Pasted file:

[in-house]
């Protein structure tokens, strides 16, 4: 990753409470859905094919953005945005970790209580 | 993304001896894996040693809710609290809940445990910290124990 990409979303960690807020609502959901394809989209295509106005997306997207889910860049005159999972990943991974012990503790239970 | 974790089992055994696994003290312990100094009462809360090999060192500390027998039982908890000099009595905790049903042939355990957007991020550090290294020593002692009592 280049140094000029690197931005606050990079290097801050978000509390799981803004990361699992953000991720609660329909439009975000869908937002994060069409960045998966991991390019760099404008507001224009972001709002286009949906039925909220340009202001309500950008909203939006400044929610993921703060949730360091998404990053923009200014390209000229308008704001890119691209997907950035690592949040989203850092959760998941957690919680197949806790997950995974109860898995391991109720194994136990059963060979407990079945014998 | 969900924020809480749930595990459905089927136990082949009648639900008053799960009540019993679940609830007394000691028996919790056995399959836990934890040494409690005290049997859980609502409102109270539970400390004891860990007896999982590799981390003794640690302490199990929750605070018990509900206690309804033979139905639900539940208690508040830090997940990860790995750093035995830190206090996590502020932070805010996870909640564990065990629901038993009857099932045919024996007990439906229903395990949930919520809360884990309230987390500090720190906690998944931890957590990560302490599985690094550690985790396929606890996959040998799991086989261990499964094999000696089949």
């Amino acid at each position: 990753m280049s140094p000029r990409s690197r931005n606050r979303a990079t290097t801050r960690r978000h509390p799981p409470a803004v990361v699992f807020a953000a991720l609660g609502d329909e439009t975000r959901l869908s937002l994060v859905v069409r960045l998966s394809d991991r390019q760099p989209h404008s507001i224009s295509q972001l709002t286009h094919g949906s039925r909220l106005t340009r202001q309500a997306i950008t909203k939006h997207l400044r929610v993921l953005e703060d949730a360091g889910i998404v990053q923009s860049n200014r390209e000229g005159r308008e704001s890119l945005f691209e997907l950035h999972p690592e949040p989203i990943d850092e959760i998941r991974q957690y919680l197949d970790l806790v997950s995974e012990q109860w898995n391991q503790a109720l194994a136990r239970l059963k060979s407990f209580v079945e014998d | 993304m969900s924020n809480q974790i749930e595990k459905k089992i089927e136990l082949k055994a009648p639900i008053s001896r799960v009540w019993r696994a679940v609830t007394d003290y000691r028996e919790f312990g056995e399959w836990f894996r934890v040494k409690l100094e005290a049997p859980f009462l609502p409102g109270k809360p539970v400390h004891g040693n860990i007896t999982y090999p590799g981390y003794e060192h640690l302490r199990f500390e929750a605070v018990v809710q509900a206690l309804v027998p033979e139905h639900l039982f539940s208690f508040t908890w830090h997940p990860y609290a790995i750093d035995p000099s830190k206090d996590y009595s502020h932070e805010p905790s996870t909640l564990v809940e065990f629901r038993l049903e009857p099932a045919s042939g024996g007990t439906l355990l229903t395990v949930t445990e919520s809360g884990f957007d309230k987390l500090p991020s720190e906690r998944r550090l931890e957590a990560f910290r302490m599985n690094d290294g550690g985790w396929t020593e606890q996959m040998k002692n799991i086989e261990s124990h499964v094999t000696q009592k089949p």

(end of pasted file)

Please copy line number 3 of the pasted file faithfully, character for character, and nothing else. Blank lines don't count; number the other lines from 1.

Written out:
């Amino acid at each position: 990753m280049s140094p000029r990409s690197r931005n606050r979303a990079t290097t801050r960690r978000h509390p799981p409470a803004v990361v699992f807020a953000a991720l609660g609502d329909e439009t975000r959901l869908s937002l994060v859905v069409r960045l998966s394809d991991r390019q760099p989209h404008s507001i224009s295509q972001l709002t286009h094919g949906s039925r909220l106005t340009r202001q309500a997306i950008t909203k939006h997207l400044r929610v993921l953005e703060d949730a360091g889910i998404v990053q923009s860049n200014r390209e000229g005159r308008e704001s890119l945005f691209e997907l950035h999972p690592e949040p989203i990943d850092e959760i998941r991974q957690y919680l197949d970790l806790v997950s995974e012990q109860w898995n391991q503790a109720l194994a136990r239970l059963k060979s407990f209580v079945e014998d | 993304m969900s924020n809480q974790i749930e595990k459905k089992i089927e136990l082949k055994a009648p639900i008053s001896r799960v009540w019993r696994a679940v609830t007394d003290y000691r028996e919790f312990g056995e399959w836990f894996r934890v040494k409690l100094e005290a049997p859980f009462l609502p409102g109270k809360p539970v400390h004891g040693n860990i007896t999982y090999p590799g981390y003794e060192h640690l302490r199990f500390e929750a605070v018990v809710q509900a206690l309804v027998p033979e139905h639900l039982f539940s208690f508040t908890w830090h997940p990860y609290a790995i750093d035995p000099s830190k206090d996590y009595s502020h932070e805010p905790s996870t909640l564990v809940e065990f629901r038993l049903e009857p099932a045919s042939g024996g007990t439906l355990l229903t395990v949930t445990e919520s809360g884990f957007d309230k987390l500090p991020s720190e906690r998944r550090l931890e957590a990560f910290r302490m599985n690094d290294g550690g985790w396929t020593e606890q996959m040998k002692n799991i086989e261990s124990h499964v094999t000696q009592k089949p």